Best time to go: West Coast from December – March and East Coast from March – October.
Best for: Archaeological Sites, Jungle Trekking
A bubbling, bustling melting pot of races and religions where Malays, Indians, Chinese and many other ethnic groups live together in peace and harmony.
One of Malaysia`s key attractions is its extreme contrasts. Towering skyscrapers look down onto wooden houses built on stilts. Cool hideaways are found in the highlands, that roll down to warm, sandy beaches and rich, humid mangroves.
Attend one of Malaysia`s annual festivals, magnificent spectacles bursting with colour. Puja Umur (the Sultan`s birthday) is celebrated with a week-long festival, beginning with a parade in Kota Bharu. The Annual Sabah International Dragon Boat Festival is also popular.
Admire Kuala Lumpur`s architectural gems including the Sultan Abdul Samad Building, in Independence Square, which blends Victorian and Moorish architectural styles; Kuala Lumpur Railway Station, which resembles a Moorish palace and the striking National and Friday Mosques.
For up to date Health & Visa information click here
Official Name: Persekutuan Malaysia
International Official Name: Federation of Malaysia
Capital: Kuala Lumpur (KUL)
Currency: Malaysian Ringgit (MYR). Also referred to as Malaysian Dollar.
Language: Bahasa Melayu (Malaysian). English is widely spoken.
Dialling code from SA: +60
Time Zone: UTC / GMT +8 (6 hours ahead of South Africa)
Side of the Road: Left
Plugs: 230-240 volts AC, 50Hz. Square three-pin plugs are used.
Drinking Water: Mains water in hotels and towns is safe to drink, but bottled water is usually preferred by visitors. Outside of the main towns, water may be contaminated.
Health: There are adequate and well-equipped medical facilities, but less so in the rural areas. Private facilities tend to be of a higher standard than public facilities. Visitors are required to pay for these services. Comprehensive health insurance is recommended.
Customs: It is traditional to greet with the term “Salam” or “Assalamualaikum”. Respect to religious customs should also be shown during the month of Ramadan. Dress should be conservative, particularly when visiting places of worship: men should wear long pants, and women should keep their arms and legs covered. The right hand is used to eating and exchanging money. Shoes are usually removed before entering a home or place of worship. At mainland beaches, women usually swim fully clothes.
Local Offences / Laws: Homosexuality is illegal. There are severe penalties for drug-related offences and drug trafficking incurs the death penalty.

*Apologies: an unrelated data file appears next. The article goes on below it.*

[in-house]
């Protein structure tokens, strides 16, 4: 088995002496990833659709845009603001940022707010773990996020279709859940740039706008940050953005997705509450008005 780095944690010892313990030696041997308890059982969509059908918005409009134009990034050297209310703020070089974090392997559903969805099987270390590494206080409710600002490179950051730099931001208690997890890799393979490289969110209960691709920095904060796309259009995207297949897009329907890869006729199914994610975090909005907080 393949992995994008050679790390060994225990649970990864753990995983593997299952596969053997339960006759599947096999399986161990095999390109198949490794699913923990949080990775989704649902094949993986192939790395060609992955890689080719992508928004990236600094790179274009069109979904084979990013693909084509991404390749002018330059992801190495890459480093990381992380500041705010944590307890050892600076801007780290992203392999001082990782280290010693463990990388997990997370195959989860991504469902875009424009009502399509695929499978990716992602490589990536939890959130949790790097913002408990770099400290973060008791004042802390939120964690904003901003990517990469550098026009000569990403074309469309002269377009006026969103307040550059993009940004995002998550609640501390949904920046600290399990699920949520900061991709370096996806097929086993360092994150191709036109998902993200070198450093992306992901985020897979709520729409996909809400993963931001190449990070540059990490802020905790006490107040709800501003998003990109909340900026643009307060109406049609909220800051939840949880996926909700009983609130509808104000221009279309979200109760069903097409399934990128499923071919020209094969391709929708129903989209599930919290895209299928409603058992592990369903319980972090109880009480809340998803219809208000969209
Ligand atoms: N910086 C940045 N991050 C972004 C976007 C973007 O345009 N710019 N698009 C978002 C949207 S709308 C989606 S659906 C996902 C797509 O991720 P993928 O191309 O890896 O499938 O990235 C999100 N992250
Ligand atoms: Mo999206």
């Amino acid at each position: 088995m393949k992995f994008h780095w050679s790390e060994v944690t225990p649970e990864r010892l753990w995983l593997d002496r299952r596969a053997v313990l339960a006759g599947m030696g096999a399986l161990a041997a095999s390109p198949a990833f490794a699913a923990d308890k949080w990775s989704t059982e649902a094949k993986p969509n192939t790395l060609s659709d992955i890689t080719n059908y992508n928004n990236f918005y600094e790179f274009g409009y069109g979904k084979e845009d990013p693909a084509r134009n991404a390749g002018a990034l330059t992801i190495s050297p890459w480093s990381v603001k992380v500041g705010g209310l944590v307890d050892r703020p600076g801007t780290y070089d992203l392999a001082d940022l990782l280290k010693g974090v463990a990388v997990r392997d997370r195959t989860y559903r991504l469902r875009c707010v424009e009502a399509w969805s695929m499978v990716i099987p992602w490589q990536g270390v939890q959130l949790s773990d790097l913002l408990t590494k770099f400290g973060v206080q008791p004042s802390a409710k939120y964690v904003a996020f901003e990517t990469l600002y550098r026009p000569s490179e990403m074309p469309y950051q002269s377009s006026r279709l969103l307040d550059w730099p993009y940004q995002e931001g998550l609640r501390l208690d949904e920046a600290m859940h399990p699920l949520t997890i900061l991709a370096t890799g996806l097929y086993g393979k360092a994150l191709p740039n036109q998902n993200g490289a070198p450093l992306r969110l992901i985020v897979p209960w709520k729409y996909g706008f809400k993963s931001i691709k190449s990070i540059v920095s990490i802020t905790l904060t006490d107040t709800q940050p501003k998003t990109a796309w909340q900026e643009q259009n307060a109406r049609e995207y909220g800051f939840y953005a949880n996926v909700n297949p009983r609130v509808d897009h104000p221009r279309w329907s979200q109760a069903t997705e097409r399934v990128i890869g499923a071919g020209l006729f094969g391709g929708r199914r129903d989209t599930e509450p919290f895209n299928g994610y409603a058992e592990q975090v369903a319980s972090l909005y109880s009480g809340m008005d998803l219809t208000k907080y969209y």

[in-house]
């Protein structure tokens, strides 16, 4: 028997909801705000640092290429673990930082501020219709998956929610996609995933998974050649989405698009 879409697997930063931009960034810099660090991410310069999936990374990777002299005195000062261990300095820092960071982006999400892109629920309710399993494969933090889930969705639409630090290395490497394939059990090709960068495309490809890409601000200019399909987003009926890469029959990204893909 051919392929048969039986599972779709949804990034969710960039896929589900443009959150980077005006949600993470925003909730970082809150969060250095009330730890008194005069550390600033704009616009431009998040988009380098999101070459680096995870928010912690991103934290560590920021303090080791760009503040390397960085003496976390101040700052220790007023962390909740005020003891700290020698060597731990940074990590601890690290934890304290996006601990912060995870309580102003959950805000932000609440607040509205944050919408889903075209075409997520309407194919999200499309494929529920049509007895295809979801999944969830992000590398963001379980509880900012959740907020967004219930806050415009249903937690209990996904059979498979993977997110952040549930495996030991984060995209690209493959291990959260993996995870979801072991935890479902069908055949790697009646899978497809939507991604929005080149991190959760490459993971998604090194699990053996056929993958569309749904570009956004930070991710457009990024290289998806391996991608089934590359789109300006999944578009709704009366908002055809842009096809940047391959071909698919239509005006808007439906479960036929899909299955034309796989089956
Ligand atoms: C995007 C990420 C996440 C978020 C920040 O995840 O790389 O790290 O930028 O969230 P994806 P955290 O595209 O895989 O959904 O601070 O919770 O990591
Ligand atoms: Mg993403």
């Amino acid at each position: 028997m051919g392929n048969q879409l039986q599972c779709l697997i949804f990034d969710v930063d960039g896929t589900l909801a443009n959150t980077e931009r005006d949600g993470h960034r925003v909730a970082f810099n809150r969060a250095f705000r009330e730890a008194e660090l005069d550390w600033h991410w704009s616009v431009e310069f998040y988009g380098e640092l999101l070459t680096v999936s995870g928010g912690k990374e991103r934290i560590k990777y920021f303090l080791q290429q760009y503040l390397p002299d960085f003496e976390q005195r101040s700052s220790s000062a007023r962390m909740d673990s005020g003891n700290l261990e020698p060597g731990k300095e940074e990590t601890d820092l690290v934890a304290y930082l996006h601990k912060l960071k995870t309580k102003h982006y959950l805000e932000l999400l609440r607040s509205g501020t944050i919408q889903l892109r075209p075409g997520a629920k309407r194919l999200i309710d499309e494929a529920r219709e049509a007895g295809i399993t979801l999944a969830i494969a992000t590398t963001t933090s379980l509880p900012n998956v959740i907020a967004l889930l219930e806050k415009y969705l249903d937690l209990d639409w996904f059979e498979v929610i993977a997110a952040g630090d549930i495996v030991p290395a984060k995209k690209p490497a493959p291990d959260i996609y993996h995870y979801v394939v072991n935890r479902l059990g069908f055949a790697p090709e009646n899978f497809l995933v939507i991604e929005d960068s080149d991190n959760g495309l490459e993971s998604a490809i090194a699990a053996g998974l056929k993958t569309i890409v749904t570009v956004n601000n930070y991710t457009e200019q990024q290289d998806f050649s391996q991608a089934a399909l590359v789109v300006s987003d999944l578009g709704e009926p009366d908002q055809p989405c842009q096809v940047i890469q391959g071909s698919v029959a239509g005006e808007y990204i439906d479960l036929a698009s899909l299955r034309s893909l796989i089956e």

Travel Tips / Warnings: Check the local political situation before finalising travel plans. Usual precautions against petty theft should be taken.
Duty Free: The following goods may be imported into Malaysia without incurring customs duty:
• 200 cigarettes or 225g of tobacco
• 1L of alcohol
• Food up to the value of RM75
• 3 pieces of new clothing and 1 new pair of shoes
• 1 portable electronic item for personal care
• Other goods up to the value of RM400.
To be eligible for these duty-free allowances, residents must have been out of the country for at least 72 hours and non-residents must plan to visit Malaysia for at least 72 hours.
Prohibited Imports: Illicit drugs, counterfeit currency, indecent publications (books, films, paintings etc.), anything considered prejudicial to the interest of Malaysia, piranha fish, turtle eggs, cocoa pods, daggers or flick knives, articles resembling syringes (e.g. pens or pencils), and poisonous chemicals. Also prohibited unless accompanied by an import licence are animals, fish, meat, plants, eggs in their shells, explosives and fireworks, arms and ammunition, imitation arms, soil, rice, coral and pharmaceutical products. The penalty for drug trafficking is death by hanging.
Prohibited Exports: Illicit drugs, turtle eggs and rattan from the Malaysian peninsula. Also prohibited unless accompanied by an export licence are animals, birds, poultry, meat, cockles, plants, over 3kg of vegetables, palm kernels and seeds, military clothing and equipment, arms and ammunition, antiquities, sugar, rice, coral, live prawns/shrimp/fish, and collections of cultural value (e.g. of zoological or archaeological interest).